A team sponsored by worldwide medical device manufacturer Boston Scientific took home the award for best biomedical engineering (BME) project at the Georgia Institute of Technology’s Fall 2016 Capstone Design Expo, Tuesday night at McCamish Pavillion.
The four seniors in the Coulter Department of Biomedical Engineering (a joint department of Georgia Tech and Emory University) set out to improve catheters used during the fertility treatment, intrauterine insemination (IUI).
It is a less invasive and less expensive option, as compared to in vitro fertilization, but it can be a very painful procedure for a lot of women, explains CathART’s Derek Fritz, who will share the $1,000 prize with teammates John Baek, Yuna Oh, and Kaitlyn Wilmer-Fierro.
“The catheters on the market are a single piece, and the problem comes when a patient has curves and turns inside their cervix anatomy, which is a very tight enclosure,” Fritz says. “The catheter can poke and prod, and that friction can cause local tissue trauma. But when we noticed that the catheters have no moving parts, we thought of the ballpoint pen, and the idea of a catheter with an embedded rolling ball on the tip.”
The results: less force is applied on the instrument, less friction, and less pain. Also, Fritz adds, “the success rate of the procedure increases when you have less tissue trauma.”
Like all 117 teams (from six different schools and two colleges) in the competition, time might have presented the greatest challenge for CathART – these teams of engineering seniors are required to devise and carry out their plans (which is supposed to result in a working prototype) in a single semester.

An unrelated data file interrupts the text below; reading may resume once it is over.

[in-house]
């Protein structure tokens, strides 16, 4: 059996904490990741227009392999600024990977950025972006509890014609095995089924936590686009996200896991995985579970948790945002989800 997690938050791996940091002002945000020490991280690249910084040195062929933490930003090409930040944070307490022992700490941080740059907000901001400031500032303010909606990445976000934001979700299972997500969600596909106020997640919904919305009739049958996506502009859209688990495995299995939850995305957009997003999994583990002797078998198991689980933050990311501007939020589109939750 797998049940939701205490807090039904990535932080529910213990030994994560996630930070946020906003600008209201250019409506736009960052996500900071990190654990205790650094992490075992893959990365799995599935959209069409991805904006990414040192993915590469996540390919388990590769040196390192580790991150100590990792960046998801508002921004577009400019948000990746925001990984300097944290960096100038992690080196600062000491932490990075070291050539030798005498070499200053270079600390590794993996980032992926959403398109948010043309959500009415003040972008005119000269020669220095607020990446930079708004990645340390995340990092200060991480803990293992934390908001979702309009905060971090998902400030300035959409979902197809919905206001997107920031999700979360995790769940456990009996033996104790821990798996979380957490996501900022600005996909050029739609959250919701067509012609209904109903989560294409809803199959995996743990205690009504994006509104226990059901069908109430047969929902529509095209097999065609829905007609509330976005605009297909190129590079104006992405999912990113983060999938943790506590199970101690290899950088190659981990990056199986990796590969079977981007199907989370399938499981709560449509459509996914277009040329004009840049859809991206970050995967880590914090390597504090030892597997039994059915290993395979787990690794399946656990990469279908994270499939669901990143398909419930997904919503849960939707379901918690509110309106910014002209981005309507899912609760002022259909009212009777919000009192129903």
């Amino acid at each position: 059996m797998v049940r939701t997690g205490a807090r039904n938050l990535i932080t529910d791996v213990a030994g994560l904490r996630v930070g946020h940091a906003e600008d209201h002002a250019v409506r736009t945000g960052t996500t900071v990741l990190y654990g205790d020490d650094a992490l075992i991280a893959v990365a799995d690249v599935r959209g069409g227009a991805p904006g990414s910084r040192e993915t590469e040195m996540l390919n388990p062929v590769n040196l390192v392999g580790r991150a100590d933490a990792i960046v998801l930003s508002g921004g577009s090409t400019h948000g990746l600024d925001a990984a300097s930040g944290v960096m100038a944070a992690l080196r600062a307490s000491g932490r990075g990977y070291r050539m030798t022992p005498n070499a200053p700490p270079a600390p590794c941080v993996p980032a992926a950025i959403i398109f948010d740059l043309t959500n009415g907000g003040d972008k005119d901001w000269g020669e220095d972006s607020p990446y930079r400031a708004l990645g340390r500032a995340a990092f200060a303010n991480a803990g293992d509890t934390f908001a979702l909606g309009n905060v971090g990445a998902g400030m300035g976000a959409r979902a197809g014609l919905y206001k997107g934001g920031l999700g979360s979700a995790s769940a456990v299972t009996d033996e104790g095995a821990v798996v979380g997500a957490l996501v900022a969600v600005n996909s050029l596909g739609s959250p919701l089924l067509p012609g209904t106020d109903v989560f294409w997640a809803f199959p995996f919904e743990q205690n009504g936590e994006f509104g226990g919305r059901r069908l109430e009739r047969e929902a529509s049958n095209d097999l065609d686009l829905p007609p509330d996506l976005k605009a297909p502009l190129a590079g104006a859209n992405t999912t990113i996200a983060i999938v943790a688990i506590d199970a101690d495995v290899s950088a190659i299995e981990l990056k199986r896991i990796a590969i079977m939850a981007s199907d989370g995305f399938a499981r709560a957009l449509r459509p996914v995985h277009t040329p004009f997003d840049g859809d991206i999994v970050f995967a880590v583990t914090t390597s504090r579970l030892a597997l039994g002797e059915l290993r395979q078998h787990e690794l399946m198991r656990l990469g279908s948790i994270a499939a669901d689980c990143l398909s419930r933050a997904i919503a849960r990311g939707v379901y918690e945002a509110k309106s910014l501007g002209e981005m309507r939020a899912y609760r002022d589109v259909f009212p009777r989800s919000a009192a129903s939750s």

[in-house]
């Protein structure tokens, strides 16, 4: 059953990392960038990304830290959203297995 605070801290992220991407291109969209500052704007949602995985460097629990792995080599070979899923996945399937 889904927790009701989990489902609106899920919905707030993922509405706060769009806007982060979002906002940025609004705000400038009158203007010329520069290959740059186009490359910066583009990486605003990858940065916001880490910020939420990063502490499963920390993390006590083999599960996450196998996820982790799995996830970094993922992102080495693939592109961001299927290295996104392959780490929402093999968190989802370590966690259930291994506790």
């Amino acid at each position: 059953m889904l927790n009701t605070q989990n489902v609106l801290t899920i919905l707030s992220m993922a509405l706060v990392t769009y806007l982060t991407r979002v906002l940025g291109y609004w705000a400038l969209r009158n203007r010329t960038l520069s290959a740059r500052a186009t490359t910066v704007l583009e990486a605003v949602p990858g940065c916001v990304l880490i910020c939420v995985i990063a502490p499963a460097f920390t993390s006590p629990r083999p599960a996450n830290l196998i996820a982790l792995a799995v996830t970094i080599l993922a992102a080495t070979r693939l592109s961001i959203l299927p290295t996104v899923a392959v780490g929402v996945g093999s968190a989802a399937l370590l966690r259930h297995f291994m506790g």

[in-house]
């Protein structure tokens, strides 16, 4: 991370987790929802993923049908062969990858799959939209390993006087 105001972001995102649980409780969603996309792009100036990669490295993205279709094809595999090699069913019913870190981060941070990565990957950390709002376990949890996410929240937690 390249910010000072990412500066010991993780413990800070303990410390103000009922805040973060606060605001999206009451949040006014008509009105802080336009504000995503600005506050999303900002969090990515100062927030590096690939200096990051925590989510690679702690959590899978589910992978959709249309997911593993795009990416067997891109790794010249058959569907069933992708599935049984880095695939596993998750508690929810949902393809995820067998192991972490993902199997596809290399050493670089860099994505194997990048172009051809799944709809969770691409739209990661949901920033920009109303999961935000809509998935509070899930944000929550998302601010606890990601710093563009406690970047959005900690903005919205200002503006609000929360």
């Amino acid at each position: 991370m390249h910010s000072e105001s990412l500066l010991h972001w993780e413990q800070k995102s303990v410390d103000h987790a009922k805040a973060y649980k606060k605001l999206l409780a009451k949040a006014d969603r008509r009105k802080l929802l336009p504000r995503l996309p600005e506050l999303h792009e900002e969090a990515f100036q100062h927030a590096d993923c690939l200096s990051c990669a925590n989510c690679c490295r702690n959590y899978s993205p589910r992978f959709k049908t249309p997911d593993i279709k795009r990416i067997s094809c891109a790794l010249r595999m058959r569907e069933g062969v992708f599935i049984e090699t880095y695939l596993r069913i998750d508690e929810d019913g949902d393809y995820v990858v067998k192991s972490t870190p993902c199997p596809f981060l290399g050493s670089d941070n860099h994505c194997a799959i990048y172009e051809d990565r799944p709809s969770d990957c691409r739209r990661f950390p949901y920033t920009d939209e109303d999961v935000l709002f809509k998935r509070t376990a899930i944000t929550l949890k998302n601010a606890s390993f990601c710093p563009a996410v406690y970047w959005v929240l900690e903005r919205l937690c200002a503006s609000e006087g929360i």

“Yeah, time definitely was a constraint, but the big production challenge for us was the sheer size of the device,” Fritz says. “These are very tiny catheters and our part was too small for 3D printing.”
So they tediously produced it on a lathe out of an engineering thermoplastic used for precision parts requiring high stiffness and, importantly, low friction. The sponsor was delighted with the team’s solution.
“We’re interested in this market space and wanted to make this procedure more comfortable for women, and this team did a great job of addressing that,” says Stacy Kromenhoek, the senior project manager for global technology at Boston Scientific who personified the company’s sponsorship.
CathART was one of 22 teams from BME that tackled a wide range of problems. One team (TraceLess) designed a device to minimize the risk of tumor-seeding caused during biopsy. Another team (Caring Heart Folks) developed a remote monitoring system for people recovering from congestive heart failure. A team Up & Running Shoes designed shoes that act as self-charging fitness trackers, converting the wearer’s motion and body heat into energy. And at least two teams – UreTech and The Rolling Stonez – designed devices to improve the treatment of kidney stones.
These teams and more than a hundred others from across the engineering spectrum drew a shoulder-to-shoulder procession of science lovers and other onlookers (family, friends, faculty, judges, etc.) to what is a rite of passage for undergraduate students in several disciplines at Georgia Tech.
Capstone Design is a semester-long course that gives students real-world, open-ended interdisciplinary challenges, which are typically proposed by industrial and research project sponsors. Student teams design, build, and test their prototypes, then showcase their work at an Expo (there are two each academic year, one at the end of each semester).
The event gives sponsors a chance to see how their project was conceptualized. For its part, Boston Scientific liked what it saw.
“We funded this project because we knew there was exceptional talent here,” Kromenhoek says. “This team taught us so much. They mentored us as much as we mentored them. We loved supporting them, and we plan to be here again next semester.”
CAPSTONE DESIGN EXPO
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Parker H. Petit Institute for
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